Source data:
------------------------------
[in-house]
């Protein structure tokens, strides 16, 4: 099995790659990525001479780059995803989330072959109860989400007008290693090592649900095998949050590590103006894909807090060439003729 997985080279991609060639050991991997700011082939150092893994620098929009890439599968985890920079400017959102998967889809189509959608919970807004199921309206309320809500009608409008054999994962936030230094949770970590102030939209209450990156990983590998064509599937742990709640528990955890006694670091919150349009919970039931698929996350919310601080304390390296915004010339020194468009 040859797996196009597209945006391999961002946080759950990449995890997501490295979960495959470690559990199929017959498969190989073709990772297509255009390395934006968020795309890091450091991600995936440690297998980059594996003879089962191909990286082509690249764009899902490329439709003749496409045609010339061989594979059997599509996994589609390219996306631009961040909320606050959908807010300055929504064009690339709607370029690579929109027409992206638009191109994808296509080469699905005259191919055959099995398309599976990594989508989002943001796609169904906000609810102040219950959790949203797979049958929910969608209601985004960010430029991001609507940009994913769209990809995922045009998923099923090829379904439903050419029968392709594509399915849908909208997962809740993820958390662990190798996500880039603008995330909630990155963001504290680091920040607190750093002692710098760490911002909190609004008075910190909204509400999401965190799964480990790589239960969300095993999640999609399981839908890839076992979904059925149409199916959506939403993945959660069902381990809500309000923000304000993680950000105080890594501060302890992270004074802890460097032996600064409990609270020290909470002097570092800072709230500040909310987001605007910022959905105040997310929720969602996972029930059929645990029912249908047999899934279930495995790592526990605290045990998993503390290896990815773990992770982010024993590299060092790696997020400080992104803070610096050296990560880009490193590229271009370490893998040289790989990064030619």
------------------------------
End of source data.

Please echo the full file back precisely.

[in-house]
């Protein structure tokens, strides 16, 4: 099995790659990525001479780059995803989330072959109860989400007008290693090592649900095998949050590590103006894909807090060439003729 997985080279991609060639050991991997700011082939150092893994620098929009890439599968985890920079400017959102998967889809189509959608919970807004199921309206309320809500009608409008054999994962936030230094949770970590102030939209209450990156990983590998064509599937742990709640528990955890006694670091919150349009919970039931698929996350919310601080304390390296915004010339020194468009 040859797996196009597209945006391999961002946080759950990449995890997501490295979960495959470690559990199929017959498969190989073709990772297509255009390395934006968020795309890091450091991600995936440690297998980059594996003879089962191909990286082509690249764009899902490329439709003749496409045609010339061989594979059997599509996994589609390219996306631009961040909320606050959908807010300055929504064009690339709607370029690579929109027409992206638009191109994808296509080469699905005259191919055959099995398309599976990594989508989002943001796609169904906000609810102040219950959790949203797979049958929910969608209601985004960010430029991001609507940009994913769209990809995922045009998923099923090829379904439903050419029968392709594509399915849908909208997962809740993820958390662990190798996500880039603008995330909630990155963001504290680091920040607190750093002692710098760490911002909190609004008075910190909204509400999401965190799964480990790589239960969300095993999640999609399981839908890839076992979904059925149409199916959506939403993945959660069902381990809500309000923000304000993680950000105080890594501060302890992270004074802890460097032996600064409990609270020290909470002097570092800072709230500040909310987001605007910022959905105040997310929720969602996972029930059929645990029912249908047999899934279930495995790592526990605290045990998993503390290896990815773990992770982010024993590299060092790696997020400080992104803070610096050296990560880009490193590229271009370490893998040289790989990064030619």